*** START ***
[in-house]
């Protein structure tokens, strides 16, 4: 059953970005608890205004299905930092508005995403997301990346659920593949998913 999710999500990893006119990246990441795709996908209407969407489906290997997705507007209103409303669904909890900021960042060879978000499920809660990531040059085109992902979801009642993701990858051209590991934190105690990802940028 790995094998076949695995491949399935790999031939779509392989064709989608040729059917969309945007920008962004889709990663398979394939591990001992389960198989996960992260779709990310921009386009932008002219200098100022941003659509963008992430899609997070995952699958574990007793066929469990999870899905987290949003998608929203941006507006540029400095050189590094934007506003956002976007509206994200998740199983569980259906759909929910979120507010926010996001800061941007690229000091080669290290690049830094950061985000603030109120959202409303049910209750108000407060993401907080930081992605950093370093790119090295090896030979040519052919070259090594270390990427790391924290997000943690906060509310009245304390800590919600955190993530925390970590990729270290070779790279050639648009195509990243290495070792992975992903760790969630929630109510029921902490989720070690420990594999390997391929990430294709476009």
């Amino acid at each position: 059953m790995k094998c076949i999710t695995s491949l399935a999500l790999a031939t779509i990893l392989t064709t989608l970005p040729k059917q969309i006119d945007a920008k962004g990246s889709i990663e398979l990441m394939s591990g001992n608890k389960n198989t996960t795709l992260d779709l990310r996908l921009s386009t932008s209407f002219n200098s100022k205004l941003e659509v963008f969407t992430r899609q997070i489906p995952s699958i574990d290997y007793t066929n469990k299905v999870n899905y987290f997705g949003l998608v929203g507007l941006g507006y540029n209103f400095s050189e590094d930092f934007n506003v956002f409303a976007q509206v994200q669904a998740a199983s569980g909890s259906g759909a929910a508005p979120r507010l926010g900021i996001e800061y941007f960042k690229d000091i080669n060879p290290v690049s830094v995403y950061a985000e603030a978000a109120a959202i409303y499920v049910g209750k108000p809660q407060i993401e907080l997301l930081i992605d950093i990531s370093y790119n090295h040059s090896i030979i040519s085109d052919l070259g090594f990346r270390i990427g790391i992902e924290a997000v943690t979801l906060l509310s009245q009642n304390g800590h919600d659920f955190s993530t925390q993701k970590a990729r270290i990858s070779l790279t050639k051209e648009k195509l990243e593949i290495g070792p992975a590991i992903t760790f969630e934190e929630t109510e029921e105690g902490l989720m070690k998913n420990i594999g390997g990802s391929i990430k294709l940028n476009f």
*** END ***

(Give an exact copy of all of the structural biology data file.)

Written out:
[in-house]
């Protein structure tokens, strides 16, 4: 059953970005608890205004299905930092508005995403997301990346659920593949998913 999710999500990893006119990246990441795709996908209407969407489906290997997705507007209103409303669904909890900021960042060879978000499920809660990531040059085109992902979801009642993701990858051209590991934190105690990802940028 790995094998076949695995491949399935790999031939779509392989064709989608040729059917969309945007920008962004889709990663398979394939591990001992389960198989996960992260779709990310921009386009932008002219200098100022941003659509963008992430899609997070995952699958574990007793066929469990999870899905987290949003998608929203941006507006540029400095050189590094934007506003956002976007509206994200998740199983569980259906759909929910979120507010926010996001800061941007690229000091080669290290690049830094950061985000603030109120959202409303049910209750108000407060993401907080930081992605950093370093790119090295090896030979040519052919070259090594270390990427790391924290997000943690906060509310009245304390800590919600955190993530925390970590990729270290070779790279050639648009195509990243290495070792992975992903760790969630929630109510029921902490989720070690420990594999390997391929990430294709476009």
């Amino acid at each position: 059953m790995k094998c076949i999710t695995s491949l399935a999500l790999a031939t779509i990893l392989t064709t989608l970005p040729k059917q969309i006119d945007a920008k962004g990246s889709i990663e398979l990441m394939s591990g001992n608890k389960n198989t996960t795709l992260d779709l990310r996908l921009s386009t932008s209407f002219n200098s100022k205004l941003e659509v963008f969407t992430r899609q997070i489906p995952s699958i574990d290997y007793t066929n469990k299905v999870n899905y987290f997705g949003l998608v929203g507007l941006g507006y540029n209103f400095s050189e590094d930092f934007n506003v956002f409303a976007q509206v994200q669904a998740a199983s569980g909890s259906g759909a929910a508005p979120r507010l926010g900021i996001e800061y941007f960042k690229d000091i080669n060879p290290v690049s830094v995403y950061a985000e603030a978000a109120a959202i409303y499920v049910g209750k108000p809660q407060i993401e907080l997301l930081i992605d950093i990531s370093y790119n090295h040059s090896i030979i040519s085109d052919l070259g090594f990346r270390i990427g790391i992902e924290a997000v943690t979801l906060l509310s009245q009642n304390g800590h919600d659920f955190s993530t925390q993701k970590a990729r270290i990858s070779l790279t050639k051209e648009k195509l990243e593949i290495g070792p992975a590991i992903t760790f969630e934190e929630t109510e029921e105690g902490l989720m070690k998913n420990i594999g390997g990802s391929i990430k294709l940028n476009f």